JUNEAU, Alaska (AP) — A growing number of restaurant customers and grocery store shoppers in the country are asking for Alaska's Copper River sockeye salmon by name.
But the marketing effort that popularized the firm, red fish could be in jeopardy as the commercial fishermen who provide much of its funding decide whether to pull their support.
In 2005, the fleet of Prince William Sound fishermen who hang curtain-like nets from their boats to catch salmon voted to assess itself a 1 percent tax to fund Alaska's first regional seafood development association. The fishermen who let out nets from shore joined in 2009.
The Copper River/Prince William Sound Marketing Association has since helped boost earnings for the two groups — the drifters and setnetters — by creating brand-name recognition for their fish. It also helped raise the price of the region's sockeye to the highest in the state.
But some drifters frustrated with the association's rules and alleged lack of transparency are seeking to eliminate the tax, and have forced a vote on the matter. Ballots were due in early March, and results are expected this weekend.
The smaller setnet fleet has initiated a separate vote.
Association board members say without the drifters' contribution — about $545,334 in 2014 — continuing their efforts will be impossible once current funding runs out. But those who support the vote say the board needs to reassess its operations.
Per Nolan is one of the fishermen who voted to create the organization. Now he supports the repeal.
Nolan, a former board member who's fished in the region since 1978, said he would like to see the association continue but with more transparency and better program evaluations.
"Hopefully the board refocuses and realizes there is a portion of the members that feel they're being underserved," he said.
Nolan said that as a board member, he supported an effort to accept project proposals from outside the board, which gave members a chance to help direct the association's work.
If the tax is repealed, the organization could operate on grants, or even vote to reinstitute the tax after restructuring, he said.
Bob Smith, another drifter, said he's particularly concerned with the association's bylaws, which he said fail to protect the membership's interest. He also wants more scrutiny of the association's finances.
Smith has served on the board twice and both times been removed. His efforts to change the organization from within failed, and he wants the tax removed to instigate change.
But the board's president, drift fisherman Jeff Bailey, said not all the concerns make sense. Members could have brought up changes to the bylaws without calling for a referendum on the tax, he said. The organization is audited regularly by law because it brings in more than $500,000 per year.
Efforts to market Copper River salmon started in the 1980s, and several groups have contributed over the years, said Thea Thomas, another drifter on the board.
The organization formed after the Legislature voted to allow regional marketing associations in 2004, at the recommendation of a task force convened to address a slump in salmon prices.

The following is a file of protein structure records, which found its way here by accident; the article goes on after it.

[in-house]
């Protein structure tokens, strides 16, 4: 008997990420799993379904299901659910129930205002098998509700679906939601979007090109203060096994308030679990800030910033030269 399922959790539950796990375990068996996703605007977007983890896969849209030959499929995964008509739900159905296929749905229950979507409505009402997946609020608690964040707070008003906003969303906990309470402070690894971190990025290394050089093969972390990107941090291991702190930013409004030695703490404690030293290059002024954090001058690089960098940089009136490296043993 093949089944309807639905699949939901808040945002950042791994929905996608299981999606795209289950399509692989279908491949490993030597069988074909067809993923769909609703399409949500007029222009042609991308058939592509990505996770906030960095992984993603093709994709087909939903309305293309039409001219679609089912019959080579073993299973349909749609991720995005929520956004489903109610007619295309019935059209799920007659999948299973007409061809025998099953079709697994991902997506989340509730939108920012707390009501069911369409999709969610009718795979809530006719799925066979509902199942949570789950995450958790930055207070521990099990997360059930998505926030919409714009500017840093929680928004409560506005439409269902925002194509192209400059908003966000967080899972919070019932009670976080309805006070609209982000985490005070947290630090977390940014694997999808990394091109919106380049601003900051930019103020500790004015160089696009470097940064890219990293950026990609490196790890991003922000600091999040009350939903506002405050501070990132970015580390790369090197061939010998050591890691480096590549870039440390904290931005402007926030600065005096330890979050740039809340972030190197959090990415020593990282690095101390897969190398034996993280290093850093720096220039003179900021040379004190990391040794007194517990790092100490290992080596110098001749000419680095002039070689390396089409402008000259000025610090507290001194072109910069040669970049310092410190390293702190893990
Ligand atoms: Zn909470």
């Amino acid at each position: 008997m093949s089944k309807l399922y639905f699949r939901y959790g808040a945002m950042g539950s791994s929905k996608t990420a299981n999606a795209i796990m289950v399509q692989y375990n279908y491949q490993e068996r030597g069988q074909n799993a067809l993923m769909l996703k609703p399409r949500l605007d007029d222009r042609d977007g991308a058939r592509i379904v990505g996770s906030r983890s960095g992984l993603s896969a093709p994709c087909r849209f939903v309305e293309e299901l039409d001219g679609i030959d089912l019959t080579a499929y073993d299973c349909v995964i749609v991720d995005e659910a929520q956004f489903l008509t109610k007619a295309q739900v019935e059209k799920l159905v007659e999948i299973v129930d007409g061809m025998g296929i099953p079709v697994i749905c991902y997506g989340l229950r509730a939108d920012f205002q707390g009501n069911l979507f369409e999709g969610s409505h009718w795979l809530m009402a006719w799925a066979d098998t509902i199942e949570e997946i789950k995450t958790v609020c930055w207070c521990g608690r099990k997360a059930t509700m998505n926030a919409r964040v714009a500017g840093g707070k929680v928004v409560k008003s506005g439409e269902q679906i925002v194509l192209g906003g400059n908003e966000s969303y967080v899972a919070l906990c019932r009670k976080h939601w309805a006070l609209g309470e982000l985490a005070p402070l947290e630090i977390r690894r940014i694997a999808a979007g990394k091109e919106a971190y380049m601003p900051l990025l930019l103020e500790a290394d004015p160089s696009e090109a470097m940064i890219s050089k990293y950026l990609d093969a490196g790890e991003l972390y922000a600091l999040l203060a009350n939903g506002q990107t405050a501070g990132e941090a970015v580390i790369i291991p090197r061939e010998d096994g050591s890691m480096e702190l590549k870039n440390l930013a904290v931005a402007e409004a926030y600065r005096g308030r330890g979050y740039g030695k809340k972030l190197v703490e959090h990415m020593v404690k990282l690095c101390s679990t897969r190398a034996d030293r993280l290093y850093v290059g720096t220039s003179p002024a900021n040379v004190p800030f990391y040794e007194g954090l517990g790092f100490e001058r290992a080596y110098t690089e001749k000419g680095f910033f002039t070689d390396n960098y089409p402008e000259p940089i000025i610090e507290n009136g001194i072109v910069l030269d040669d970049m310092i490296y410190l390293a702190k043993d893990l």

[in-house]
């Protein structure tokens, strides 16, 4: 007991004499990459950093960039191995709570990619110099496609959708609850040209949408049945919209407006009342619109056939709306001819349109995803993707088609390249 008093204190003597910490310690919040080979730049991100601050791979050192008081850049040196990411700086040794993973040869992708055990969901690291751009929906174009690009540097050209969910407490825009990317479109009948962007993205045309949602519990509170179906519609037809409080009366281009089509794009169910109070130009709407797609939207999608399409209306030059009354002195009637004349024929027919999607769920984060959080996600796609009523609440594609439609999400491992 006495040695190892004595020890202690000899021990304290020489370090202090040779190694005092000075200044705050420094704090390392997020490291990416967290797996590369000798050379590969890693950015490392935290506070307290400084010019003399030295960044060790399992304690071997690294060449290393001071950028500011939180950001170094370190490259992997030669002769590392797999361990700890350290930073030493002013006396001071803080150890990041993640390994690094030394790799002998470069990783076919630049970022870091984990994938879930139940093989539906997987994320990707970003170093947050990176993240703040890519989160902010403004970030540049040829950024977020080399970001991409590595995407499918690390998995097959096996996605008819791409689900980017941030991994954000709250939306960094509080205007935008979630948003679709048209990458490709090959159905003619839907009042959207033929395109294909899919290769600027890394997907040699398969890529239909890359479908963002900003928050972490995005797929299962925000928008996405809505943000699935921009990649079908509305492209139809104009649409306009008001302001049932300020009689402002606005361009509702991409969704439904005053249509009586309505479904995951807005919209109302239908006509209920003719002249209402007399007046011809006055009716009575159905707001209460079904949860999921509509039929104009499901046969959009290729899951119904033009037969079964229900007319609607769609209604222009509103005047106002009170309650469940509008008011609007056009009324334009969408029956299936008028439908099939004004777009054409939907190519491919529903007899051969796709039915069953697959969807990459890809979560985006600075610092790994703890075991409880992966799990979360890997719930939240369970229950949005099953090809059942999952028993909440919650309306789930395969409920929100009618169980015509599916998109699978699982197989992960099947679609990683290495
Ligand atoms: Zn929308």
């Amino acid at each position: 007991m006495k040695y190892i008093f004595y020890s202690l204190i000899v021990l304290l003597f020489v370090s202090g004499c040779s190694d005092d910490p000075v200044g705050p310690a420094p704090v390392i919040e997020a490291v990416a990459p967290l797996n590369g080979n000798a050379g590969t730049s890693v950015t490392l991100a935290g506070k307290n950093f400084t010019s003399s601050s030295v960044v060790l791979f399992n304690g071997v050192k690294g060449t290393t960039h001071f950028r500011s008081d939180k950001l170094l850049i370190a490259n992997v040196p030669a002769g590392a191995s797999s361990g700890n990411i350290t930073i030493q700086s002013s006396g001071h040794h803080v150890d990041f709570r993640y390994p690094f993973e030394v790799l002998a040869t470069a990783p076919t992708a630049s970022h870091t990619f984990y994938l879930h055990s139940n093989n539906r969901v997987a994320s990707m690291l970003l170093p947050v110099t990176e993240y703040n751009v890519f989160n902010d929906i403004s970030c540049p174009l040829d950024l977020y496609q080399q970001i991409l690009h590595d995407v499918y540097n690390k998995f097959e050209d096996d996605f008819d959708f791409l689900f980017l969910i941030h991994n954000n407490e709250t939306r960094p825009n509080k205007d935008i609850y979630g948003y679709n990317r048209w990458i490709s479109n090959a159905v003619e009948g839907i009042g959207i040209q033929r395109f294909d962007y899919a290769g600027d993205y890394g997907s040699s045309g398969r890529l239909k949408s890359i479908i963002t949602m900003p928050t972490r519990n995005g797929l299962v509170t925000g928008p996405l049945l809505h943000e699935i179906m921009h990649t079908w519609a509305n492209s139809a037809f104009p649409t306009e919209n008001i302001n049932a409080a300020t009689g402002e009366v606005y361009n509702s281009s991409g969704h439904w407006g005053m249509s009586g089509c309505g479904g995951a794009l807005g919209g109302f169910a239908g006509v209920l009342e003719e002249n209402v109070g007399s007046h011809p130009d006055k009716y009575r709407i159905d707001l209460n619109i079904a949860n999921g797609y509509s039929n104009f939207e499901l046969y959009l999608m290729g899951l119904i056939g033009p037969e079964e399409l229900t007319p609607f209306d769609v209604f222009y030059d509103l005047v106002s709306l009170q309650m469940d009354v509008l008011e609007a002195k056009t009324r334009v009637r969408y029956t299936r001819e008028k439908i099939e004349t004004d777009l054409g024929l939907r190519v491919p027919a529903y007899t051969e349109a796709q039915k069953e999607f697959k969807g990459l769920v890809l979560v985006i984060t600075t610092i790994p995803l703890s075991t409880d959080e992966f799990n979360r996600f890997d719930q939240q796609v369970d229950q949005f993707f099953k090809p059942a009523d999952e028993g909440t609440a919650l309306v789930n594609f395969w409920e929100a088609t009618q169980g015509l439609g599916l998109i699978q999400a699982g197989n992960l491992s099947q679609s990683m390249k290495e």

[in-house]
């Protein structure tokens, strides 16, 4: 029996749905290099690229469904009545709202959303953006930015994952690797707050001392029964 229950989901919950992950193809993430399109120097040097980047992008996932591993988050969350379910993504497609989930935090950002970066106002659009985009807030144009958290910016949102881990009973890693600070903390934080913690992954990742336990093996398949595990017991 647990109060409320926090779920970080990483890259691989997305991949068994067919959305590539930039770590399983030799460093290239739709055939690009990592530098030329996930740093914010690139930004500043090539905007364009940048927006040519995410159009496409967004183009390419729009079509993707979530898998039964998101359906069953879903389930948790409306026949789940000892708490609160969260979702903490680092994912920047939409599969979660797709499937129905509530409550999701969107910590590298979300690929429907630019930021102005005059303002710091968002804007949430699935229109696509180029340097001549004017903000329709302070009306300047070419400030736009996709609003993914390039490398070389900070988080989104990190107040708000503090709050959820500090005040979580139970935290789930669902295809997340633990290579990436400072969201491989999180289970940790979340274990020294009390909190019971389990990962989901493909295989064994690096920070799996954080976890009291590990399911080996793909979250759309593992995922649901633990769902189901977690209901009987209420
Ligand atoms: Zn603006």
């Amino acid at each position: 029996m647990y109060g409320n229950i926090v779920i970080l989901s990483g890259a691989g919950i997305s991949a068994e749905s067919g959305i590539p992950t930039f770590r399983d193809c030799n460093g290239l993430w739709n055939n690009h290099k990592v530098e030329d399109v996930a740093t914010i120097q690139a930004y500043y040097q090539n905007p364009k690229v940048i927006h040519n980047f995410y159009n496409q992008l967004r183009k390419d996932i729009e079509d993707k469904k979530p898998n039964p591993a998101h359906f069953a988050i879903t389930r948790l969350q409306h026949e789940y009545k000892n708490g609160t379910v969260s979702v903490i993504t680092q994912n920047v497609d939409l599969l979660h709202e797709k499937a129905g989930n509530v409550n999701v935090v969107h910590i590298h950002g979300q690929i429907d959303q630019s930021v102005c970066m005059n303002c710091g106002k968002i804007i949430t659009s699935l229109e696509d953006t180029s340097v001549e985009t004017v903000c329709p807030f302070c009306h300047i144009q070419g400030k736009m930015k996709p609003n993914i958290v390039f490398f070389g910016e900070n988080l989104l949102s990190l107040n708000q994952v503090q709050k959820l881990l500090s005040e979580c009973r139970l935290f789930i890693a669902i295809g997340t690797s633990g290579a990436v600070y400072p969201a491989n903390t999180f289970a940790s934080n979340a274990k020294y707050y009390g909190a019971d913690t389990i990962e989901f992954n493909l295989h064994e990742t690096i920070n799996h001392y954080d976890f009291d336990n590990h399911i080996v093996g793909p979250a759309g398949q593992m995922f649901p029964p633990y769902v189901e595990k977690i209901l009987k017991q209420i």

The association has focused heavily on branding in the Lower 48.
"What a lot of consumers didn't know was that we fished Copper River sockeye all the way through the month of July," Thomas said.
The organization does tours each year, which bring journalists, food bloggers and chefs from around the country to Prince William Sound. The visitors meet fishing families, eat salmon, go fishing and learn about the fishery's sustainability, Thomas said.
Besides its marketing work, the association tries to improve fish quality, including encouraging fishermen to bleed and ice fish, which helps with taste and freshness.
In 2014, sockeye runs were strong in several regions, from Cook Inlet and Prince William Sound all the way to the Columbia River, which runs along the Oregon-Washington border, Thomas said.
"But Copper River held its price — which was a pretty good premium over the rest of the state — the whole summer," Thomas said.
That could change if the association's marketing stops, Bailey said.
"I think that anybody who produces a resource, whether it be an agricultural product or a wild harvest product, should be marketing their product," Bailey said.
The setnet fleet initiated its own referendum in response to the drift vote. Setnetters contributed about $18,754 to the organization in 2014. Their vote closes in mid-May, with results due by May 31.
Meanwhile, the Legislature appears poised to cut the budget for the state fisheries marketing association.
The Alaska Seafood Marketing Institute cannot, by law, push one region over another, but it does advocate for Alaska salmon in general. Declining oil prices mean it likely will see decreased funding next year.
Bailey said if the tax continues, it might be time to limit how often members can vote on it. The organization is spending about $10,000 on this election, he said.
"It's a huge distraction, it's expensive, and it keeps us from doing the work that a majority of the membership wants us to, and that's to market and promote their product," he said.